What the reg­u­lar expres­sion below does, is look inside $con­tent for any occur­rences of &amp; that are not inside of a tag (&‘s are com­monly found in url’s, and replac­ing those will break the link). I’ve also made one that checks for the numeric ref­er­ence aswell.



.amp {
font-family: "Goudy Old Style", Baskerville, "Palatino Linotype", Palatino, serif;
font-style: italic;
font-weight: normal
}

$content = preg_replace("@(?![^<]+>)&amp;@", "<span class=\"amp\">&amp;</span>", "$content");
$content = preg_replace("@(?![^<]+>)&#038;@", "<span class=\"amp\">&#038;</span>", "$content");

If you’re using WordPress you could place the fol­low­ing in your functions.php file:


add_filter('the_content', 'fancy_amp');

function fancy_amp($content) {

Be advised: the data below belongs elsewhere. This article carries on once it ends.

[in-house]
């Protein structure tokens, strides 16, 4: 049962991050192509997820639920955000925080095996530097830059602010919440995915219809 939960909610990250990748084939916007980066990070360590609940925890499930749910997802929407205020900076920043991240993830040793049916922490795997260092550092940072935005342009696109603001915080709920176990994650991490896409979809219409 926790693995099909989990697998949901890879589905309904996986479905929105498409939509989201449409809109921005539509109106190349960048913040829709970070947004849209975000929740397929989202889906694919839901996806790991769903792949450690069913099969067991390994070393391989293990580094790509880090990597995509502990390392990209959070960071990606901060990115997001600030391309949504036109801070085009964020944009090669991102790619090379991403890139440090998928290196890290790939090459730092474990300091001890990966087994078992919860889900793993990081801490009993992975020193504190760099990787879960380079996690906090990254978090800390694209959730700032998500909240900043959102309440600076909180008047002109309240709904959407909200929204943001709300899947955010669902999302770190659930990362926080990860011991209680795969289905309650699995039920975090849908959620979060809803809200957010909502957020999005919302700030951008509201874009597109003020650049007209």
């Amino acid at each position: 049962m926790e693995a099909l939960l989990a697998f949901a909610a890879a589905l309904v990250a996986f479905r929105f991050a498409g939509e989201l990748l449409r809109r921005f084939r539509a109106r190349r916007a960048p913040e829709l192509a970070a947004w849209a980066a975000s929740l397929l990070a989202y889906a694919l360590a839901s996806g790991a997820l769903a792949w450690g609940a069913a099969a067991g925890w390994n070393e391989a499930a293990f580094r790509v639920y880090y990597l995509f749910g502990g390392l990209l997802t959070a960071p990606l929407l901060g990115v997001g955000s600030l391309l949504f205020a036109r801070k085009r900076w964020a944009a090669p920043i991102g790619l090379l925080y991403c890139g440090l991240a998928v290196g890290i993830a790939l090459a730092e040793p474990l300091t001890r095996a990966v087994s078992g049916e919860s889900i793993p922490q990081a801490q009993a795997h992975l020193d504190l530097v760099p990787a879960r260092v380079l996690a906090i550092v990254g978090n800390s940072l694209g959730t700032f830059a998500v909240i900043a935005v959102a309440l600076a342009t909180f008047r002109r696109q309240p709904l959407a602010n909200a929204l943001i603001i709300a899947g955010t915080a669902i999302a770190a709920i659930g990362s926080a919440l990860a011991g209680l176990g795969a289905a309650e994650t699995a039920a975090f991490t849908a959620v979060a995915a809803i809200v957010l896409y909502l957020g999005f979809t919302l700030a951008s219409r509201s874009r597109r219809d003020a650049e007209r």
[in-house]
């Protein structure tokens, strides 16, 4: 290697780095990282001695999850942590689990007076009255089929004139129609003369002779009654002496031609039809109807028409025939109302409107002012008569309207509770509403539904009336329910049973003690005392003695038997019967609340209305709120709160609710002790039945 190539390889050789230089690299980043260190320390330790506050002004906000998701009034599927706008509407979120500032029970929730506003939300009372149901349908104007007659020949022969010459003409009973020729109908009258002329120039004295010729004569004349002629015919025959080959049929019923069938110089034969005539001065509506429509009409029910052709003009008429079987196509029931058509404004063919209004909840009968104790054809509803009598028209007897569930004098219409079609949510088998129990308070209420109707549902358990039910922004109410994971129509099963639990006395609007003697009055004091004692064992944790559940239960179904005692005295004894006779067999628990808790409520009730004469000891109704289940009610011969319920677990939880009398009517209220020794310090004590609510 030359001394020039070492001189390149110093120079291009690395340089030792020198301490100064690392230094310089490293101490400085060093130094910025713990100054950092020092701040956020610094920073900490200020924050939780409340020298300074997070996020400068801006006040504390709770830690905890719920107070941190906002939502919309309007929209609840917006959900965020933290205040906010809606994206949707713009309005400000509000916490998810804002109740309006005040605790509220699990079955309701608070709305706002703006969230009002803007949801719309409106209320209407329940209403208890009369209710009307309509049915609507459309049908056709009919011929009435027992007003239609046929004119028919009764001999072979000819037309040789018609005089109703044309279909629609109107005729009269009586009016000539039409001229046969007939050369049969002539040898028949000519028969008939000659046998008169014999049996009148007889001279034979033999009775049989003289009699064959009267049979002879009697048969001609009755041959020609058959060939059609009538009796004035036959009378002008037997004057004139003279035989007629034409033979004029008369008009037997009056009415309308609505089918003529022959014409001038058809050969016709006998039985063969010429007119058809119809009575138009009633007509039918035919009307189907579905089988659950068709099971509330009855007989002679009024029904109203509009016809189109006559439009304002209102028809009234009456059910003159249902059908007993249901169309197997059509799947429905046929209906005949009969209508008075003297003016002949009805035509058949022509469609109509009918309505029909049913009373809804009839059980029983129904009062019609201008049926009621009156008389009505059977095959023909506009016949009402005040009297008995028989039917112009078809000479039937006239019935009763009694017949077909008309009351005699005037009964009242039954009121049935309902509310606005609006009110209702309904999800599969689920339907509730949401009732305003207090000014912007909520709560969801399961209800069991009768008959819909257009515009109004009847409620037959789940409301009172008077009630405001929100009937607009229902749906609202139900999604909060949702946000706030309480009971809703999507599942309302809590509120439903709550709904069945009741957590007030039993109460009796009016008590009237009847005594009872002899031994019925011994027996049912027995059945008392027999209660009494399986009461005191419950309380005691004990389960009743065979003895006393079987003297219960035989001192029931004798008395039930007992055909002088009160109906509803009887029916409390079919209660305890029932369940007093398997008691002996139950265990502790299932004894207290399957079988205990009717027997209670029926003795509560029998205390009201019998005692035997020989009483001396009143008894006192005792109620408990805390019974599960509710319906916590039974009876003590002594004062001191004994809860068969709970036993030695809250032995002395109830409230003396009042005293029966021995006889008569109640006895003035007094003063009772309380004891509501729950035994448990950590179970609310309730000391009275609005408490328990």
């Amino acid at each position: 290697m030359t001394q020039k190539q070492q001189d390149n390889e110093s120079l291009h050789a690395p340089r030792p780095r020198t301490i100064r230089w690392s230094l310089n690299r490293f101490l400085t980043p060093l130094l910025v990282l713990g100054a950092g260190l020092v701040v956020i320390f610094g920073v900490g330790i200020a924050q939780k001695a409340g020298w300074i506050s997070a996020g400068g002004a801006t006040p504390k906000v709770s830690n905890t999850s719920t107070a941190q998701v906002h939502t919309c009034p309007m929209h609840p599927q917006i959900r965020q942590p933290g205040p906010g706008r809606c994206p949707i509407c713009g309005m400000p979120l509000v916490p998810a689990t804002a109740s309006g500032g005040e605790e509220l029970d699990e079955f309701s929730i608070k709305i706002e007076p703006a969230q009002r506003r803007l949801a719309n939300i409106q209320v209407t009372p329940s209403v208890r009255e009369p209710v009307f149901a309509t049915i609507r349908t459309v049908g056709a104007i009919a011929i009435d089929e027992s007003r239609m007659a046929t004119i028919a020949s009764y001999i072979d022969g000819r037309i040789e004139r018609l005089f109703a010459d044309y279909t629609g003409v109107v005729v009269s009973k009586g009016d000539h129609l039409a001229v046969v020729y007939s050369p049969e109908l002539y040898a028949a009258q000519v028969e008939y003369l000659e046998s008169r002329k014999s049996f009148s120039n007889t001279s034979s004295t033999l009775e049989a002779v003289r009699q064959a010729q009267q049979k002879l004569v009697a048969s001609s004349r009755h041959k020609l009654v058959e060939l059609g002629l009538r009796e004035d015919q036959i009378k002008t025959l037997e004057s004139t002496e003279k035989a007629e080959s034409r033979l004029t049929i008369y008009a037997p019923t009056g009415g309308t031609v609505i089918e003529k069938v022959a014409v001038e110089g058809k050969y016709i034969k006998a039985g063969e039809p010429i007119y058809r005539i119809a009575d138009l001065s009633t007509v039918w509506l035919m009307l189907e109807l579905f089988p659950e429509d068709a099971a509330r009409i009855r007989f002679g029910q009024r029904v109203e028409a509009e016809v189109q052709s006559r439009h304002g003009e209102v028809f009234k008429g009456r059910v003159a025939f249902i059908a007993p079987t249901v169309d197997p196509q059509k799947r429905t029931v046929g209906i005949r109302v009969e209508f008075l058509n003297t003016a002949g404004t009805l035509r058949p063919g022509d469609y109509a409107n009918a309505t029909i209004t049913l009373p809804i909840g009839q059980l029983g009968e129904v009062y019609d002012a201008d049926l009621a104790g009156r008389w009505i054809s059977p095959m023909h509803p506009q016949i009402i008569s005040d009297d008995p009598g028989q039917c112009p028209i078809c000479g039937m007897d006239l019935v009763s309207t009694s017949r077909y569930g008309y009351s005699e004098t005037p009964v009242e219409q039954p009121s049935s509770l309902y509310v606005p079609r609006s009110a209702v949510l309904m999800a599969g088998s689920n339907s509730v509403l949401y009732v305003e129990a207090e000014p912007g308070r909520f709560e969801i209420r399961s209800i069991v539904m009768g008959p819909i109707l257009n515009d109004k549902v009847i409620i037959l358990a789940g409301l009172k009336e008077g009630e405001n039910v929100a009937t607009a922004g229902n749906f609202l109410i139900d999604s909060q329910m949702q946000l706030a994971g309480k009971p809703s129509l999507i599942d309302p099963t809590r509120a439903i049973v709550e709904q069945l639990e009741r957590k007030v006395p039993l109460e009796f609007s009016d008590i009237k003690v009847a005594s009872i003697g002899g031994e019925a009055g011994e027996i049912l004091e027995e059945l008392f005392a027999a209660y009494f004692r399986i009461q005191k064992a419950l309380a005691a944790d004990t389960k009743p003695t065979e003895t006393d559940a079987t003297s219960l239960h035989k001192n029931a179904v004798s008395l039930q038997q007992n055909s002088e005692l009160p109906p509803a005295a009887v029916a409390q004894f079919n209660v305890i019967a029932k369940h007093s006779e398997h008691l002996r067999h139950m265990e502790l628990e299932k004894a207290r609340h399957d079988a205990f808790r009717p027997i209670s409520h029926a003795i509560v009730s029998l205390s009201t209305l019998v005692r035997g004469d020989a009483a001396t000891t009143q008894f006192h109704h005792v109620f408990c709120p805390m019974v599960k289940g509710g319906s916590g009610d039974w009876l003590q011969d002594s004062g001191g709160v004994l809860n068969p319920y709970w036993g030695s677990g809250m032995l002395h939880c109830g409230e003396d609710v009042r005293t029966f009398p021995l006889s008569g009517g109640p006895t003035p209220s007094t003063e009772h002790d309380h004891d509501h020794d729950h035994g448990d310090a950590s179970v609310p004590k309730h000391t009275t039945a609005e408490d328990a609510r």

$content = preg_replace("@(?![^<]+>)&amp;@", "<span class=\"amp\">&amp;</span>", "$content");
  $content = preg_replace("@(?![^<]+>)&#038;@", "<span class=\"amp\">&#038;</span>", "$content");
  
  return $content;
}

And that’s it!



6 people have left a comment

robert phillips said:

It *almost* works for me.

I’m try­ing to use it in the tagline (what Headway calls it), aka “blog description”.

Exact copy/paste into functions.php.

I think the prob­lem is with my CSS, but I’m run­ning out of ideas:

h1#tagline,
span.amp {
font-family: “Goudy Old Style”, Baskerville, “Palatino Linotype”, Palatino, serif;
font-style: italic;
font-weight: nor­mal
}

thanks!

%%robert


    Hi Robert,